This morning I clicked on over to the Atlantic Monthly’s homepage and what did I find but an article about the history of big blocks of cheese in the White House. It turns out that two Presidents have been the recipients of enormous cheeses. Thomas Jefferson received a wheel of cheddar from a Baptist preacher in 1802; it weighed 1,234 pounds and was engraved with the motto “Rebellion to tyrants is obedience to God.” (If better words were ever put on cheese, I’m unaware of it.) A generation later, a dairy farmer named Thomas Meachem offered Andrew Jackson an even bigger cheddar: 1,400 pounds. It left the White House stinking of cheese until the Van Buren Administration.
Such an article naturally left me with an obvious question: did Chesterton have anything to say about the intersection of politics and smelly cheese? Well, Chesterton had something to say about everything. This comes from A Miscellany of Men:
After a few sentences exchanged at long intervals in the manner of rustic courtesy, I inquired casually what was the name of the town. The old lady answered that its name was Stilton, and composedly continued her needlework. But I had paused with my mug in air, and was gazing at her with a suddenly arrested concern. “I suppose,” I said, “that it has nothing to do with the cheese of that name.” “Oh, yes,” she answered, with a staggering indifference, “they used to make it here.”
I put down my mug with a gravity far greater than her own. “But this place is a Shrine!” I said. “Pilgrims should be pouring into it from wherever the English legend has endured alive. There ought to be a colossal statue in the market-place of the man who invented Stilton cheese. There ought to be another colossal statue of the first cow who provided the foundations of it. There should be a burnished tablet let into the ground on the spot where some courageous man first ate Stilton cheese, and survived. On the top of a neighbouring hill (if there are any neighbouring hills) there should be a huge model of a Stilton cheese, made of some rich green marble and engraven with some haughty motto: I suggest something like ‘Ver non semper viret; sed Stiltonia semper virescit.'” The old lady said, “Yes, sir,” and continued her domestic occupations.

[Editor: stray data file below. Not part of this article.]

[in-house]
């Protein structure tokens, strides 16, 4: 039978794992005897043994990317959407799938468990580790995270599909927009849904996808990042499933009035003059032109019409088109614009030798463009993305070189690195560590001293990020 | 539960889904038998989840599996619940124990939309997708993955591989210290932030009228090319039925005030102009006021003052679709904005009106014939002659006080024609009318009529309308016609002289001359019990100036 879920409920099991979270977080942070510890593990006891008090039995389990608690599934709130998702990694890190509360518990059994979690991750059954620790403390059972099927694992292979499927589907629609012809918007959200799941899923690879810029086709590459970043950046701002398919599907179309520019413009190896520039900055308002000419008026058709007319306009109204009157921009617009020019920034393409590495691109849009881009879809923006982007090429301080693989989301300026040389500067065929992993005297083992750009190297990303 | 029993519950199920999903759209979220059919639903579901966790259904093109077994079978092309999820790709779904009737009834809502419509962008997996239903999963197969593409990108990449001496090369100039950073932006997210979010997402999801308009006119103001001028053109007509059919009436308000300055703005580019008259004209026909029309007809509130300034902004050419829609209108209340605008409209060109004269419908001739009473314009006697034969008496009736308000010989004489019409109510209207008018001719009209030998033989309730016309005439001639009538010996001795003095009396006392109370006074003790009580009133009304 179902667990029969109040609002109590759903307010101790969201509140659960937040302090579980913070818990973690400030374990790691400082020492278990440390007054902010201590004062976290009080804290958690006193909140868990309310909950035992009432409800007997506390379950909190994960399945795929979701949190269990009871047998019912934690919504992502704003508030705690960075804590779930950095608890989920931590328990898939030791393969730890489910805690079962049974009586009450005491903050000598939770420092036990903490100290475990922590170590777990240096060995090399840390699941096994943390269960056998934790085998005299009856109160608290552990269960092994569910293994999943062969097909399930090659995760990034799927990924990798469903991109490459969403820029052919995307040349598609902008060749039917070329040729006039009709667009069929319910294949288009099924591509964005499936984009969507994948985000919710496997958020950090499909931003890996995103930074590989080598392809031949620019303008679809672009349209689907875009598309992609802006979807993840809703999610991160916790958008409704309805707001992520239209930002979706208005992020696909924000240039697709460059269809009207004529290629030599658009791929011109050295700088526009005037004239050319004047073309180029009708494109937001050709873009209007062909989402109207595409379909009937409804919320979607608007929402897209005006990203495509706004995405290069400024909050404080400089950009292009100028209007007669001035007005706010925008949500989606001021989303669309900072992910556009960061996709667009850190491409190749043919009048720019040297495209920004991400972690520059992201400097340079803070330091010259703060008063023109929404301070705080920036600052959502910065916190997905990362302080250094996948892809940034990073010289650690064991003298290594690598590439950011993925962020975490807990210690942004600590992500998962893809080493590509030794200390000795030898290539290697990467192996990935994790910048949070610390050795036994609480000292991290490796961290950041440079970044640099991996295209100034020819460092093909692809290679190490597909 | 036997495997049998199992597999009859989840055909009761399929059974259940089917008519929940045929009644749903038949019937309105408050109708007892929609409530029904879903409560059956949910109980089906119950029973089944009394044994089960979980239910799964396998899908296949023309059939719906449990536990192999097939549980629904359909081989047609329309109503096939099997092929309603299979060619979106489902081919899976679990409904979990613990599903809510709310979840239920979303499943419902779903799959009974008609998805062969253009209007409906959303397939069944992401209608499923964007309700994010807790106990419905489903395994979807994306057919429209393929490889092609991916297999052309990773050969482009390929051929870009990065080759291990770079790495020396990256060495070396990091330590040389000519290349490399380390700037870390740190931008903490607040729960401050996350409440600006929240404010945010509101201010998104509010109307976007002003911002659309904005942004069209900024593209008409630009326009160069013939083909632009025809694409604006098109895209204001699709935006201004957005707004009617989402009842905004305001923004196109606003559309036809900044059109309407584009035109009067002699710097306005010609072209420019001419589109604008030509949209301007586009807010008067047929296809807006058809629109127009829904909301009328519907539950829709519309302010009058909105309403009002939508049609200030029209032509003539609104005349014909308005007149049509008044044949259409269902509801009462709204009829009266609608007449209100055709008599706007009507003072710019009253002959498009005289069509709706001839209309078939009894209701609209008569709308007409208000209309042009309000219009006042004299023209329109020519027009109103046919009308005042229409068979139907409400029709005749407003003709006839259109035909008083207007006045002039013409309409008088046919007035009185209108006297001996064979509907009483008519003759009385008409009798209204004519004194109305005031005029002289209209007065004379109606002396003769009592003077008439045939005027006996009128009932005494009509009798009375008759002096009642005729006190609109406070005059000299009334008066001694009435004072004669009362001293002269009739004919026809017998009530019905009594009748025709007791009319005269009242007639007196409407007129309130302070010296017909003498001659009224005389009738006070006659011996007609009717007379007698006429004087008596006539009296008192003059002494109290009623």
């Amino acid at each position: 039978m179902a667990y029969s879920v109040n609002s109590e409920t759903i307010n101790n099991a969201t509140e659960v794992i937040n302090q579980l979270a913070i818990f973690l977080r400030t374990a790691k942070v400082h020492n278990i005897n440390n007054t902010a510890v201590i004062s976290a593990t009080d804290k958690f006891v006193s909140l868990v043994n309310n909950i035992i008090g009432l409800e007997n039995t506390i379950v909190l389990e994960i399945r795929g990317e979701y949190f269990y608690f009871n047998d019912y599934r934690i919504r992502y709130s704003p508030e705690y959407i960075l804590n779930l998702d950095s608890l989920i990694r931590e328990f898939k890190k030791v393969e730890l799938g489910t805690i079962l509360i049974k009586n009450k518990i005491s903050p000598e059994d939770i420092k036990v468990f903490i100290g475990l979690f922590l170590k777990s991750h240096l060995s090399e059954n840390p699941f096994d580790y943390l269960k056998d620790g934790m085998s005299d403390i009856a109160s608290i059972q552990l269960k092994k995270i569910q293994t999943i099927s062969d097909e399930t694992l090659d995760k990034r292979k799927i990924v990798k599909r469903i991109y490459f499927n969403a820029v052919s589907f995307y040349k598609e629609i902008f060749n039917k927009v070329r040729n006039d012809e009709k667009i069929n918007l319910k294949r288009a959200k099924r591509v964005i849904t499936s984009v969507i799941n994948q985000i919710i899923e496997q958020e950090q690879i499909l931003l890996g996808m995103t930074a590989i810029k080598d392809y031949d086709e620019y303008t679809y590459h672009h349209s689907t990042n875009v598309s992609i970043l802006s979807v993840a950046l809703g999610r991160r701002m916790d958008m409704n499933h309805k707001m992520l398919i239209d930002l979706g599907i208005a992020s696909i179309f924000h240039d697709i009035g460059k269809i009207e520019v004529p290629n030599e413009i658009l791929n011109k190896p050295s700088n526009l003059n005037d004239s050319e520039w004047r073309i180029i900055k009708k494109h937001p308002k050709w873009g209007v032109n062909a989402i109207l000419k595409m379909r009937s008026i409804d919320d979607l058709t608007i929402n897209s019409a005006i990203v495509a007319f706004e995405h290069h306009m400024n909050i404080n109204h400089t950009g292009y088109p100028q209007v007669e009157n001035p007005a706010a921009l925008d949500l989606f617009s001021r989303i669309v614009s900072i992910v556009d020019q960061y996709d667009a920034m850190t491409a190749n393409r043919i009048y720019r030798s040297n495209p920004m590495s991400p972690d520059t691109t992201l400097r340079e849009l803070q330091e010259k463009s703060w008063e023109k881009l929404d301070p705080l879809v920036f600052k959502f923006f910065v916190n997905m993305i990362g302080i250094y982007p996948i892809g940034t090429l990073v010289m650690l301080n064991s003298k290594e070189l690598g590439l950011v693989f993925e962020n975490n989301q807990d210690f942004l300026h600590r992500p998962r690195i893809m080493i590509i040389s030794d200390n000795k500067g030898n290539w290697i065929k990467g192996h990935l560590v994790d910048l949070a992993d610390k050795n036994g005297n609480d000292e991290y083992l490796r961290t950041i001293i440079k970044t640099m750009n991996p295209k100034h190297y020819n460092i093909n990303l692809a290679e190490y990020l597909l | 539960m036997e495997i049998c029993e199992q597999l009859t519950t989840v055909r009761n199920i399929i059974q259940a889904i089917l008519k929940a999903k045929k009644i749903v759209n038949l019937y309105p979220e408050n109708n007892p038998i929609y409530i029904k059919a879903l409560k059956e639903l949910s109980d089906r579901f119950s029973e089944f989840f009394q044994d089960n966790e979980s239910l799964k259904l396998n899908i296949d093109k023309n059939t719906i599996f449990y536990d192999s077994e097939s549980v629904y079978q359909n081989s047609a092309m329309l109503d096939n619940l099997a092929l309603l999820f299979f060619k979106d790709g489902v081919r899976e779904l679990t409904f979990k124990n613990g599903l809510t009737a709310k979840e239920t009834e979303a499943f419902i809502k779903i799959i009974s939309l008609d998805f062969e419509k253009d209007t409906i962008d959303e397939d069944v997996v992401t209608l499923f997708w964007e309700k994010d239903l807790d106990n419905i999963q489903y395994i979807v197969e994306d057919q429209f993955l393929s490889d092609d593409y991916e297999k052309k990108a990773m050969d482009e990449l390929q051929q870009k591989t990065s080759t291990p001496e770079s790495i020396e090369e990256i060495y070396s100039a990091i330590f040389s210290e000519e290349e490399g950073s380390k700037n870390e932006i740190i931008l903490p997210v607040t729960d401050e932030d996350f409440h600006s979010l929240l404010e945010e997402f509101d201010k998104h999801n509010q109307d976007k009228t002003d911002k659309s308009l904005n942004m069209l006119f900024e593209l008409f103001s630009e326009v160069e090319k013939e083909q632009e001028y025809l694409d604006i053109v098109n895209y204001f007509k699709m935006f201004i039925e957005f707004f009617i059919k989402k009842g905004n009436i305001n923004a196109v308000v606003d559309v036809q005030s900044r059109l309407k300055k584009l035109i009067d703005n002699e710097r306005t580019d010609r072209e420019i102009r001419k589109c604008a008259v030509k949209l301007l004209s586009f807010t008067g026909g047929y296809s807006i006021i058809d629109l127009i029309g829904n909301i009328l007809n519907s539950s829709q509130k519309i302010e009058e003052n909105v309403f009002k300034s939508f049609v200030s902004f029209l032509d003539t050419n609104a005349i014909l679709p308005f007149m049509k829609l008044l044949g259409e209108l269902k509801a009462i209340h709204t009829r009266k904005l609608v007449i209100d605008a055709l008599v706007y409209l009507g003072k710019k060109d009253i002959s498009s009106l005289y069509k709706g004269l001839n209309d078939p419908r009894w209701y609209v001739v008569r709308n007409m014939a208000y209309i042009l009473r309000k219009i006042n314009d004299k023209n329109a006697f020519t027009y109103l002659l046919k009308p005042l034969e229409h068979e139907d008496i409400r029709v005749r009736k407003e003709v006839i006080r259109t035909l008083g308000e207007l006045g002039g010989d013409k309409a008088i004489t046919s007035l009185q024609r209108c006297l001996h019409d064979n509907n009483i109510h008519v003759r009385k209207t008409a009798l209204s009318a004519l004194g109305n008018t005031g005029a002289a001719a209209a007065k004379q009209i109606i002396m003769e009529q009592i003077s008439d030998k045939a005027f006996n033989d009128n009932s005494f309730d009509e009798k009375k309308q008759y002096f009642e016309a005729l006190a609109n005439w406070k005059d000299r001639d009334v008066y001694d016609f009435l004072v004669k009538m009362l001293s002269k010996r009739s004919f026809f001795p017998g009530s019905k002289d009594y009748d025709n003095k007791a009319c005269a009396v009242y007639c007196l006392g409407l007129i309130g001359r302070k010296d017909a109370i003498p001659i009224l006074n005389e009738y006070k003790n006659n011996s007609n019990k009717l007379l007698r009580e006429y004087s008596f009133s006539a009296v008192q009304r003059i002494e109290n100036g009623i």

After a strained and emotional silence, I said, “If I take a meal here tonight can you give me any Stilton?”
“No, sir; I’m afraid we haven’t got any Stilton,” said the immovable one, speaking as if it were something thousands of miles away.
“This is awful,” I said: for it seemed to me a strange allegory of England as she is now; this little town that had lost its glory; and forgotten, so to speak, the meaning of its own name. And I thought it yet more symbolic because from all that old and full and virile life, the great cheese was gone; and only the beer remained. And even that will be stolen by the Liberals or adulterated by the Conservatives. Politely disengaging myself, I made my way as quickly as possible to the nearest large, noisy, and nasty town in that neighbourhood, where I sought out the nearest vulgar, tawdry, and avaricious restaurant.
There (after trifling with beef, mutton, puddings, pies, and so on) I got a Stilton cheese.